Say NO to fake fats

Science by Dr. Ben Bikman

Of all the changes in the human diet, two stand out due to their magnitude of change and their impact on human health: 1. We eat more of our calories from starches and sugars than likely ever before; and, 2. We eat fake fat. Let’s focus on that last one.

Over the last 100 years, an incredible change has taken place in the fat we eat. Our ancestors (not even that long ago!) ate most of their fat from animal products and fruits. The animal fats are obvious—meat, eggs, and dairy, but the fruit fats may require some defining. Essentially, fruit fats are the oils that come from simply pressing the flesh of a fruit. Historically, these are mostly from coconuts and olive. These ancestral fats required no technology or chemicals—just gravity; even that provided by people simply stomping on the fruit. Animal and fruit fats are rich in the most predominant types of fats, namely saturated fats and mono-unsaturated fats. These are very stable fats, which makes them ideal for cooking [1].

Beyond saturated and mono-unsaturated fats, the next class of fats are polyunsaturated fats. These are the fats that health experts have told us to eat for the last 50+ years because they have less effect on blood cholesterol and, as the thinking goes, are better for heart health. Unfortunately, this doesn’t appear to the case [2]. Much of the problem with the polyunsaturated fats is that we eat too much of the wrong kind. The omega-6 fat linoleic acid, predominantly from soybean oil, is now the most commonly consumed fat in our diet [3]. Think about that for a moment—within the span of about 100 years, we went from eating ZERO soybean oil to it being the single largest source of fat in our diets. Linoleic acid is uniquely harmful, playing a causative role in heart disease [4], insulin resistance [5], fatty liver disease [6], and more.

Unfortunately, the more omega-6 linoleic acid we eat, the less we can use omega-3 fats; omega-6 and omega-3 fatty acids compete for use by the body, and the excessive consumption of omega-6 prevents the effective use of omega-3 fatty acids [7]. To help omega-3 work better, we need to balance our omegas with a ratio that favors omega-3, providing a competitive advantage to the omega-3 fat alpha-linolenic acid, which is far less often consumed, thereby improving overall health [8]. In fact, alpha-linolenic acid, the primary omega-3 included in flax seed is the most readily metabolized of the long-chain fats in the human diet [9].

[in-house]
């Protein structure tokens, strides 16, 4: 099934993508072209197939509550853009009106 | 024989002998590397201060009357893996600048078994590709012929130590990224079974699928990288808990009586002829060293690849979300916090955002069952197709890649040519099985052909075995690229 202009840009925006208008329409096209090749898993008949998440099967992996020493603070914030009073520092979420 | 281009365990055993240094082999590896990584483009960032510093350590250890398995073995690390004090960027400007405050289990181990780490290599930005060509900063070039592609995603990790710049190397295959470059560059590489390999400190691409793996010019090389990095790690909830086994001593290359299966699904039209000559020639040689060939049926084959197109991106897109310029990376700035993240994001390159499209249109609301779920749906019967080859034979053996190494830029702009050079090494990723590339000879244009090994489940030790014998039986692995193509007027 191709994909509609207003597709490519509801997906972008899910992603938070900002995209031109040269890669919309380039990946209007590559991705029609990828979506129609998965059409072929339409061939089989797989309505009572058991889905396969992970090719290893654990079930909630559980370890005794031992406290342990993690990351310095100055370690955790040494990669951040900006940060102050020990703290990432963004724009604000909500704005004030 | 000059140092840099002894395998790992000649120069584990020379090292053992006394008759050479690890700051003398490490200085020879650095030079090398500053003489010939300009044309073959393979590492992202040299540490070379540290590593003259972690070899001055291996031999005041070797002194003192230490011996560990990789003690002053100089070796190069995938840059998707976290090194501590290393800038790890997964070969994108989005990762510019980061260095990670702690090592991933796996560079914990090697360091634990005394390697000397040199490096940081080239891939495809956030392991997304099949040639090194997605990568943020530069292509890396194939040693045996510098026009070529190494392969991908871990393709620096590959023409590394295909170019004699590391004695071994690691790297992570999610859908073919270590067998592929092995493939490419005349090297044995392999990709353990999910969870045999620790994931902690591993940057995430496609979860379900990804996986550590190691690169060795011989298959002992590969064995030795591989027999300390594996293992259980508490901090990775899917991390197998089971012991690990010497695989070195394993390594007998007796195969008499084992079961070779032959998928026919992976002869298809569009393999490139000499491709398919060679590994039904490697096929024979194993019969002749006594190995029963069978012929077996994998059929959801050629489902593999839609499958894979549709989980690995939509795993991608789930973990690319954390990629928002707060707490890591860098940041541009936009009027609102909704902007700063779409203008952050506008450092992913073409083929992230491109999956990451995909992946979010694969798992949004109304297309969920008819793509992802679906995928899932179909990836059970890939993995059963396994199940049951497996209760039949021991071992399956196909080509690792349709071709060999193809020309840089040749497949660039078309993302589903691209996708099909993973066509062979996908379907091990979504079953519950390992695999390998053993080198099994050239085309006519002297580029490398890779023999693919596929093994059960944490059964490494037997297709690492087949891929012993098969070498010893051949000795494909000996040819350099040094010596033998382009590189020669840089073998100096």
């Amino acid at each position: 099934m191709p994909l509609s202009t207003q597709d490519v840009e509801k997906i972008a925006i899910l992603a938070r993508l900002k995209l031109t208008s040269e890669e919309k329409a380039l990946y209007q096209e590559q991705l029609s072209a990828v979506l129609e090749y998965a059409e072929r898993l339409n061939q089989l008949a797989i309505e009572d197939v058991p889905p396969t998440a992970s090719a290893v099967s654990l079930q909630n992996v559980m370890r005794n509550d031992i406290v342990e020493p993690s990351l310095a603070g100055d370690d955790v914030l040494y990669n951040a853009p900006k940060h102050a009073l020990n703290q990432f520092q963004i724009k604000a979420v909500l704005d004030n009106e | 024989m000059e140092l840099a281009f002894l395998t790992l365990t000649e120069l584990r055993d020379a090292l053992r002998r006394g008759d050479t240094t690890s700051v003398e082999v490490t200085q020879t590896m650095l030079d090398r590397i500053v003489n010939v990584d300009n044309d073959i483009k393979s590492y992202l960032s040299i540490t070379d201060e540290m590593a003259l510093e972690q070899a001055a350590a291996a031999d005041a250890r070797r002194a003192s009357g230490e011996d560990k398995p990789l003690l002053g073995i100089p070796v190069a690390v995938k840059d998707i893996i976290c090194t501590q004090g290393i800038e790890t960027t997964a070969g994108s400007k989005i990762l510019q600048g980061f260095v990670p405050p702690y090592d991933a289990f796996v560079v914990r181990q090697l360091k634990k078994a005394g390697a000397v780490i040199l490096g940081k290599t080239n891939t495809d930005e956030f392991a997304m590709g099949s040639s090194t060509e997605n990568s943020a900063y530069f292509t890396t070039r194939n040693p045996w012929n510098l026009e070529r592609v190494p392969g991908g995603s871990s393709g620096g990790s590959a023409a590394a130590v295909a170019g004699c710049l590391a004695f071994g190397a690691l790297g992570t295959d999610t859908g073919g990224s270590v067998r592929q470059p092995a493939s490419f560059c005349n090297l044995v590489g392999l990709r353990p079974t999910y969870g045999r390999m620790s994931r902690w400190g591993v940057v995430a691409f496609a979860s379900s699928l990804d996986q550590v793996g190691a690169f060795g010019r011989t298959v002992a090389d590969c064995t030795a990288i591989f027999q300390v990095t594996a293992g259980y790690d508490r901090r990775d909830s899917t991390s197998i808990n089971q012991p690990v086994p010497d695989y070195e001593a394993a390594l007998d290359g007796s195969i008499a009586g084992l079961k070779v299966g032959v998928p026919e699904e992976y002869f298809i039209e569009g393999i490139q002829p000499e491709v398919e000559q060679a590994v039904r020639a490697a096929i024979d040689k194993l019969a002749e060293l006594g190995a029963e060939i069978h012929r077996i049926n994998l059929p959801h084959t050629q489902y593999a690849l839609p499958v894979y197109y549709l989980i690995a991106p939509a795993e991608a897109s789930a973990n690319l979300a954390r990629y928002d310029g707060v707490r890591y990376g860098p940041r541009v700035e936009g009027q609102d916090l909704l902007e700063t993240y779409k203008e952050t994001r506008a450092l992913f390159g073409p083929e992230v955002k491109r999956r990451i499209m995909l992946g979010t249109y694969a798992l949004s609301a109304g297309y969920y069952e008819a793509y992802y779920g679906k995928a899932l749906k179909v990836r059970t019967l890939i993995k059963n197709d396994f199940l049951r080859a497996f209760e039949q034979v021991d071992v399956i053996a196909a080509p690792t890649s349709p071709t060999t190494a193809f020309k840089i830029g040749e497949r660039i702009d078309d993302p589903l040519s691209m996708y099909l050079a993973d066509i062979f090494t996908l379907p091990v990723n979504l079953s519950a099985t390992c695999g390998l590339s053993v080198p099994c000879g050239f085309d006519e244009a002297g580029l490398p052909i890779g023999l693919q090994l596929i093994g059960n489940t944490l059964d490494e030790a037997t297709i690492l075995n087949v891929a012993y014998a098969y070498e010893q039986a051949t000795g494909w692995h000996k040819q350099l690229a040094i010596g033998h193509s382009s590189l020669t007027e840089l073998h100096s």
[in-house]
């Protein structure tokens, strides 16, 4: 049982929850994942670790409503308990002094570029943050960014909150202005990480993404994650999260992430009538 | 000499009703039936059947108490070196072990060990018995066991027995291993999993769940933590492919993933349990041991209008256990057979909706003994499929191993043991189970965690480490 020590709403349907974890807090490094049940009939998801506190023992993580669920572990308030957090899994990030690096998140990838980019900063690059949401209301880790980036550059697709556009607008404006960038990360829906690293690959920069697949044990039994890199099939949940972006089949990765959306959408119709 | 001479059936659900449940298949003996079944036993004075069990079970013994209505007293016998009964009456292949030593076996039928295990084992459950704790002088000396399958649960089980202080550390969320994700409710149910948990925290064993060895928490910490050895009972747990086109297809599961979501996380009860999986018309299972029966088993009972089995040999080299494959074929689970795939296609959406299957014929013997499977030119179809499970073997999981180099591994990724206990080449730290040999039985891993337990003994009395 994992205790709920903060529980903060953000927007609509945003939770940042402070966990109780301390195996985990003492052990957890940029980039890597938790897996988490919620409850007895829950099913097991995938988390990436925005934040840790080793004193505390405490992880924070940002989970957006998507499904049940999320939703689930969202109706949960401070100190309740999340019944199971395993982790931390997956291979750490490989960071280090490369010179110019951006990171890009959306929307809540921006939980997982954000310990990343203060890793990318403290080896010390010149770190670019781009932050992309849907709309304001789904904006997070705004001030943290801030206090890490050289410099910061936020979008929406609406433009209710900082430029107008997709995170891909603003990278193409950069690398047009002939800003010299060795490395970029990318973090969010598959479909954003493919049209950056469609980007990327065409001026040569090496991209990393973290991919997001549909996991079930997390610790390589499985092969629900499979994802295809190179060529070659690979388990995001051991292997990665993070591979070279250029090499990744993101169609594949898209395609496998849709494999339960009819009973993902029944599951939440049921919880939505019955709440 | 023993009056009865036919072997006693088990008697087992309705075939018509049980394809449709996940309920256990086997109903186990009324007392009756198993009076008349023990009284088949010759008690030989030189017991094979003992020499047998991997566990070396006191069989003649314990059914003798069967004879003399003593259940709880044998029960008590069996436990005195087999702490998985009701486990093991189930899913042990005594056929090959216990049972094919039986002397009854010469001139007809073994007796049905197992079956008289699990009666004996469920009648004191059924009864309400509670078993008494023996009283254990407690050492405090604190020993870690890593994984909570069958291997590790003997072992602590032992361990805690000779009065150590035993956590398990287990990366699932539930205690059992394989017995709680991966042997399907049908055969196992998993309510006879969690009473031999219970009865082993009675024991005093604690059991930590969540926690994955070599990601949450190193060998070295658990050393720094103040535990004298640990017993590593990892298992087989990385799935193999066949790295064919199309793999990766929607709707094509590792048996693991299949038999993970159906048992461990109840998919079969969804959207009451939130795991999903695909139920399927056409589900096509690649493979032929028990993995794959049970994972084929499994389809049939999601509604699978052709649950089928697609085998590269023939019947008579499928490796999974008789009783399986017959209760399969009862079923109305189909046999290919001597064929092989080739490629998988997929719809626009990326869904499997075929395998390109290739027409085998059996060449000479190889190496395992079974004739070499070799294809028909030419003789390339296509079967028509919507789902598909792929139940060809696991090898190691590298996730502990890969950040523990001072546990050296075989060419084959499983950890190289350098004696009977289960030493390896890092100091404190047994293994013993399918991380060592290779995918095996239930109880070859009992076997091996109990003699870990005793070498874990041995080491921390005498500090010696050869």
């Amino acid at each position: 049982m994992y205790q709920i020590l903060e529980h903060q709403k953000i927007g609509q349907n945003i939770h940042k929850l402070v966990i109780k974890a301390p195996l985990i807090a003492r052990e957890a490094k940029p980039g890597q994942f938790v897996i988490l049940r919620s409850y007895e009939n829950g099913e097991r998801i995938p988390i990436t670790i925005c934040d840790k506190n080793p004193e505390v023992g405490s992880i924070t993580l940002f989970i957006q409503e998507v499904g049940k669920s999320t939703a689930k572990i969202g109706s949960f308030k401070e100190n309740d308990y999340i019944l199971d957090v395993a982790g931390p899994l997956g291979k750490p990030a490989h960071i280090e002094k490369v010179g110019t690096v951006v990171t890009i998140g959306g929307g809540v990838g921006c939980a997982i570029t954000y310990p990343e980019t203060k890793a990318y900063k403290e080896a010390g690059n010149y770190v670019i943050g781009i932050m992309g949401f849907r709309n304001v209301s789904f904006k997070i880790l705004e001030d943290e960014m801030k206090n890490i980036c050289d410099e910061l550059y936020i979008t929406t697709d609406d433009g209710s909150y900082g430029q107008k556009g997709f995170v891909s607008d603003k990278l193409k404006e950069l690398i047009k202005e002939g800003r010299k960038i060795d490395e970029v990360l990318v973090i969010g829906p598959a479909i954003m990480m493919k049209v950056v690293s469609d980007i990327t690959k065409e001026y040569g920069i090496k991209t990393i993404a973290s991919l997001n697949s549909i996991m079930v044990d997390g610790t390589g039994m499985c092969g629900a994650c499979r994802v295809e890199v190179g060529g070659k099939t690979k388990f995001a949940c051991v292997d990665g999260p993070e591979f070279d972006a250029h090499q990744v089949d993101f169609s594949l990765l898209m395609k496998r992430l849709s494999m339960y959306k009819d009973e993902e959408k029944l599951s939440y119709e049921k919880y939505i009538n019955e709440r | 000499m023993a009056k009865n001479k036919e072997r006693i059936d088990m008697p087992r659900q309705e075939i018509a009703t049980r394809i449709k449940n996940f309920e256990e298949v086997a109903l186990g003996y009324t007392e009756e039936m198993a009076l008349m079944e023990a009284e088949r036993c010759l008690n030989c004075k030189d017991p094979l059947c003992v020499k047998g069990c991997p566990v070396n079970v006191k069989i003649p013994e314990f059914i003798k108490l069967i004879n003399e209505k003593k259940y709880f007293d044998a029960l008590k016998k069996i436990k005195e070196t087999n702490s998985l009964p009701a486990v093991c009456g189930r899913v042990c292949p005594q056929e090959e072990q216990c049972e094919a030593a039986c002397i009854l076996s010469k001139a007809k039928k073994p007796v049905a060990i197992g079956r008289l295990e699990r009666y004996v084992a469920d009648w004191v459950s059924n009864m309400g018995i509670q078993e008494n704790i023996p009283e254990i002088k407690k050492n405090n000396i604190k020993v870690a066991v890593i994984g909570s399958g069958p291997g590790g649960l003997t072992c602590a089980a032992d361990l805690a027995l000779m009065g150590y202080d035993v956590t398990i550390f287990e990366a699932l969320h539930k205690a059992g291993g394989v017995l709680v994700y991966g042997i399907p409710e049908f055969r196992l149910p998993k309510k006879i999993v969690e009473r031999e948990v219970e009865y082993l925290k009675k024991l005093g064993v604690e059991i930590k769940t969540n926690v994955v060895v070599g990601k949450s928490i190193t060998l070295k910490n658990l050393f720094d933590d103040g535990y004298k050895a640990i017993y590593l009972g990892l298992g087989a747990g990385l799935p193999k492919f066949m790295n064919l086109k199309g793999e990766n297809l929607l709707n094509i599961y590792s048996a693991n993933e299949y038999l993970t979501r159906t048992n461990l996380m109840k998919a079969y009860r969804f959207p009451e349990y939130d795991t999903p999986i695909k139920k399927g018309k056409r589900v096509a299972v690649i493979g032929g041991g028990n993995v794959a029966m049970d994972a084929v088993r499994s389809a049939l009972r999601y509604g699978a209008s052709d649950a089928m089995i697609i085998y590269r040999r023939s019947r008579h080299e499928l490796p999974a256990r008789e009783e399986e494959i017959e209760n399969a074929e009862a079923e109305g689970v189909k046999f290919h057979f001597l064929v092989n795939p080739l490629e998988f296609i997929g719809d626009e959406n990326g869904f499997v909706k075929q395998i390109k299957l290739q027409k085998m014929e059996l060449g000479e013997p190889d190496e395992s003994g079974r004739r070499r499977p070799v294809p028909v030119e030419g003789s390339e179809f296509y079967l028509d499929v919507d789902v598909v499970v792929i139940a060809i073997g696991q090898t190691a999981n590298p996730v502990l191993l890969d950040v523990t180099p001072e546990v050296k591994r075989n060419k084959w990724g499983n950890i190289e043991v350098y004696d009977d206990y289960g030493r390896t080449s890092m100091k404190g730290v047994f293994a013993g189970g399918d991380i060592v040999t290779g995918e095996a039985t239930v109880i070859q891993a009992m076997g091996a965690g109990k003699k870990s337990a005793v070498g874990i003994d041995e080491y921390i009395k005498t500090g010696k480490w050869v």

Take-away Thoughts

One the best strategies for a healthy diet is “don’t fear fat”. We do this best by focusing on natural fats, with an effort to balance the consumptions of omega-6 and omega-3. The biblical prophet Isaiah said it best when he stated “let your soul delight itself in fatness”!



1. Different Commercial Oils during Heating. Acta Scientifica Nutritional Health 2018, 2, (6), 2-11.
2. Ramsden, C. E.; Zamora, D.; Majchrzak-Hong, S.; Faurot, K. R.; Broste, S. K.; Frantz, R. P.; Davis, J. M.; Ringel, A.; Suchindran, C. M.; Hibbeln, J. R., Re-evaluation of the traditional diet-heart hypothesis: analysis of recovered data from Minnesota Coronary Experiment (1968-73). BMJ 2016, 353, i1246.
3. Blasbalg, T. L.; Hibbeln, J. R.; Ramsden, C. E.; Majchrzak, S. F.; Rawlings, R. R., Changes in consumption of omega-3 and omega-6 fatty acids in the United States during the 20th century. The American journal of clinical nutrition 2011, 93, (5), 950-62.
4. Ramsden, C. E.; Zamora, D.; Leelarthaepin, B.; Majchrzak-Hong, S. F.; Faurot, K. R.; Suchindran, C. M.; Ringel, A.; Davis, J. M.; Hibbeln, J. R., Use of dietary linoleic acid for secondary prevention of coronary heart disease and death: evaluation of recovered data from the Sydney Diet Heart Study and updated meta-analysis. BMJ 2013, 346, e8707.
5. Simopoulos, A. P., Is insulin resistance influenced by dietary linoleic acid and trans fatty acids? Free radical biology & medicine 1994, 17, (4), 367-72.
6. Maciejewska, D.; Ossowski, P.; Drozd, A.; Ryterska, K.; Jamiol-Milc, D.; Banaszczak, M.; Kaczorowska, M.; Sabinicz, A.; Raszeja-Wyszomirska, J.; Stachowska, E., Metabolites of arachidonic acid and linoleic acid in early stages of non-alcoholic fatty liver disease–A pilot study. Prostaglandins Other Lipid Mediat 2015, 121, (Pt B), 184-9.
7. Bibus, D.; Lands, B., Balancing proportions of competing omega-3 and omega-6 highly unsaturated fatty acids (HUFA) in tissue lipids. Prostaglandins, leukotrienes, and essential fatty acids 2015, 99, 19-23.
8. Simopoulos, A. P., The importance of the ratio of omega-6/omega-3 essential fatty acids. Biomedicine & pharmacotherapy = Biomedecine & pharmacotherapie 2002, 56, (8), 365-79.
9. Pifferi, F.; Tremblay, S.; Plourde, M.; Tremblay-Mercier, J.; Bentourkia, M.; Cunnane, S. C., Ketones and brain function: possible link to polyunsaturated fatty acids and availability of a new brain PET tracer, 11C-acetoacetate. Epilepsia 2008, 49 Suppl 8, 76-9.

This article is for informational and educational purposes only. It is not, nor is it intended to be substitute for professional medical advice, diagnosis, or treatment and should never be relied upon for specific medical advice.